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O-23 Patterns of acute hospital and specialist palliative care use among people with non-curative upper gastrointestinal cancer
  1. Elaine Boland1,
  2. Khek Tjian Tay1 and
  3. Fliss EM Murtagh2
  1. 1Hull University Teaching Hospitals NHS Trust, Cottingham, UK
  2. 2Wolfson Palliative Care Research Centre, Hull York Medical School, University of Hull, Hull, UK


Background and aim Upper gastrointestinal (GI) cancers contribute to 16.7% of UK cancer deaths. These patients make high use of acute hospital services. The aim of this study is to determine the patterns of use of acute hospital and hospital palliative care services in patients with advanced upper GI cancer.

Methods We conducted a secondary analysis of routinely-collected hospital data (2019–2022) for all patients with non-curative upper GI cancer in Hull University Teaching Hospitals NHS Trust. We captured all subsequent hospital admissions within the time period (except out-of-area acute hospital use).

Results The total number with non-curative upper GI cancer was 960 (see table 1).

Abstract O-23 Table 1

Socio-demographics and cancer diagnosis of all non-curative upper GI cancer patients (N=960)

832 (86.7%) had at least one hospital admission over 4-years, with 1,239 admissions in total. 635/1239 (51.3%) admissions were unplanned via emergency department (ED), 283/1239 (22.9%) were unplanned not via ED, and 320/1239 (25.8%) were elective. Length of stay (LOS) varied by admission route; unplanned via ED, LOS = median 10 days (range 0–73); unplanned not via ED, LOS = median 10 days (range 0–48); elective, LOS = median 4 days (range 0–71).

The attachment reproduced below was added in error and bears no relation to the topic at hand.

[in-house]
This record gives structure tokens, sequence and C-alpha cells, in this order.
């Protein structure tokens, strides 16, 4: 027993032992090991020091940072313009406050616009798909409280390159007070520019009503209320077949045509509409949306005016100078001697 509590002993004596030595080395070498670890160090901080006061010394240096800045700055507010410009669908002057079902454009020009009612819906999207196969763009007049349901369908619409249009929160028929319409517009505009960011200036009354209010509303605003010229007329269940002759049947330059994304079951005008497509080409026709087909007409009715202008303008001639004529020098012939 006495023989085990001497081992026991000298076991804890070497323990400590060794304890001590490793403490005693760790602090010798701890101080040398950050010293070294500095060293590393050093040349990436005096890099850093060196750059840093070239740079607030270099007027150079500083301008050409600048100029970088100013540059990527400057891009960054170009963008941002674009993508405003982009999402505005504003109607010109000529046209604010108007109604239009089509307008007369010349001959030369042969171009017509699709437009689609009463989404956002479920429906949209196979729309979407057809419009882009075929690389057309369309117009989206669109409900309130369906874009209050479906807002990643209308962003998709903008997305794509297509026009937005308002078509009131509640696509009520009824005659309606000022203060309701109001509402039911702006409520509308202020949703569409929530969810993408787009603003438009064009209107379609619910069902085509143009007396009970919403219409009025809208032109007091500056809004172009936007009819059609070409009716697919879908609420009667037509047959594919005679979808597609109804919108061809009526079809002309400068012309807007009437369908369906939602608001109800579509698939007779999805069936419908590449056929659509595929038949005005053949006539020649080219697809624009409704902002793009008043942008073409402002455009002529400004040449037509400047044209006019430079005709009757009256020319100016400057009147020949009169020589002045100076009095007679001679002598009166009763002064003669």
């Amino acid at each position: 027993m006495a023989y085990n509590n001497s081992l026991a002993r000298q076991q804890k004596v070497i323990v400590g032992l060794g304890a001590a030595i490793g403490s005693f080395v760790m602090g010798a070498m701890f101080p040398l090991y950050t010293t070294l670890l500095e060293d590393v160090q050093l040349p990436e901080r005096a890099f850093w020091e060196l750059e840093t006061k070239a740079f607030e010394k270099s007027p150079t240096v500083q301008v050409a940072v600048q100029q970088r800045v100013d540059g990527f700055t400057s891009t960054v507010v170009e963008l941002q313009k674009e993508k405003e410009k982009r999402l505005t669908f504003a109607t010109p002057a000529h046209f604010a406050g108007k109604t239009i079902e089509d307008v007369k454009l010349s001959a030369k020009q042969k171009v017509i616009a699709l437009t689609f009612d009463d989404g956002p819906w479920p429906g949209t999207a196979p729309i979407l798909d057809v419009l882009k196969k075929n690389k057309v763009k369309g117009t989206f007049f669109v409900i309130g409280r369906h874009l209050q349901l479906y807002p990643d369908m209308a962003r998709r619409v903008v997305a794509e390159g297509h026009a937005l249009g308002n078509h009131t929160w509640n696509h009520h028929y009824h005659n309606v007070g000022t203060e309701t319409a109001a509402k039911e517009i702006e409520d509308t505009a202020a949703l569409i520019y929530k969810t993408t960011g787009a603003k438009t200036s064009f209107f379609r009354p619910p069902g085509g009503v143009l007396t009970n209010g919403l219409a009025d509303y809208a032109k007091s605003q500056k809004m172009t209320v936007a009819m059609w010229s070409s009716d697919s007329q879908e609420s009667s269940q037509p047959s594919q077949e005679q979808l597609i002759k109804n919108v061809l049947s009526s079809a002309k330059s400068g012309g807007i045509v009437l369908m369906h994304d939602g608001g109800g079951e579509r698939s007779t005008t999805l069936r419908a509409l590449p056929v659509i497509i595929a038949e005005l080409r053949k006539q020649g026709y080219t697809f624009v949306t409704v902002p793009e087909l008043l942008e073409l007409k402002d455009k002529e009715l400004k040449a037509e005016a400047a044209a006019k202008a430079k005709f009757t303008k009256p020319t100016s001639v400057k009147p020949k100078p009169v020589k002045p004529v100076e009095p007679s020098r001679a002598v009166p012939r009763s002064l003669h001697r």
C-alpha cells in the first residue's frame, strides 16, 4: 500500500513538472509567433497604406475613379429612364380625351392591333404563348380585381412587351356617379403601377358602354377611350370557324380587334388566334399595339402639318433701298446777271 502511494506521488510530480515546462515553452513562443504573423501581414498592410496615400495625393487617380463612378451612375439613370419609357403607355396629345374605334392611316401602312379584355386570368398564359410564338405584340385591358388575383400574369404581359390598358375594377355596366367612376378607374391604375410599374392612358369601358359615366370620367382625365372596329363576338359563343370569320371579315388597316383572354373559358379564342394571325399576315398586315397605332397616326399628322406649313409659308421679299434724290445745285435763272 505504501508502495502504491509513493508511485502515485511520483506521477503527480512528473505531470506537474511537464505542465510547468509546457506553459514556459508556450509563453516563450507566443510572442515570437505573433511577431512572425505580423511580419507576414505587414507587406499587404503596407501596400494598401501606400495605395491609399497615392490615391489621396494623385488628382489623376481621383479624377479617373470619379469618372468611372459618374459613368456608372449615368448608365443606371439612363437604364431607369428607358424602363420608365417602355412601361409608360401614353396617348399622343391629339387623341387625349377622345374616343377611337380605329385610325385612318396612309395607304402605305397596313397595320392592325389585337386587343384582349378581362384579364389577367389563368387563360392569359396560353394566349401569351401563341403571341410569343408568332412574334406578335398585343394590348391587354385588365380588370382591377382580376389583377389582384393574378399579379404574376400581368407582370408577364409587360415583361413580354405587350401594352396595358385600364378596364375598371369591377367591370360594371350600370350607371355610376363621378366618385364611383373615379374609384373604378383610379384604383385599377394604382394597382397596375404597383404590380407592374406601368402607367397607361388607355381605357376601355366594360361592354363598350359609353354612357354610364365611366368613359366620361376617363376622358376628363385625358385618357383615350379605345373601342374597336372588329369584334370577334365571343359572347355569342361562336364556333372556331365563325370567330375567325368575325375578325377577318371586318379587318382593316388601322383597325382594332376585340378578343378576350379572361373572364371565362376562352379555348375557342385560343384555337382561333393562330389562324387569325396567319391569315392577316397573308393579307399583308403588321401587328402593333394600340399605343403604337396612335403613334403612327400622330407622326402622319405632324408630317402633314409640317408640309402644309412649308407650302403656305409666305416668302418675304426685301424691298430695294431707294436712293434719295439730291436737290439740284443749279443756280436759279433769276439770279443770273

Among the 832 patients admitted at least once, we examined patterns of hospital re-admission in relation to hospital specialist palliative care (HSPC) referral, with:

  • For the whole 4 years: 120 re-admissions among 229 patients referred to HSPC (rate 0.52 readmissions/patient/4 years) versus 884 re-admissions among 603 patients not referred to HSPC (rate 1.47 readmissions/patient/4 years).

  • For last-year-of-life only: 38 re-admissions among 61 patients referred to HSPC (rate 0.62 readmissions/patient/year) versus 293 re-admissions among 170 patients not referred to HSPC (rate 1.72 readmissions/patient/year).

Discussion Patients referred to hospital specialist palliative care were notably less likely to be re-admitted, although may be closer to death and/or have more complex needs (not adjusted for in this analysis). Nevertheless, this evidence supports early and more frequent referral to hospital specialist palliative care.

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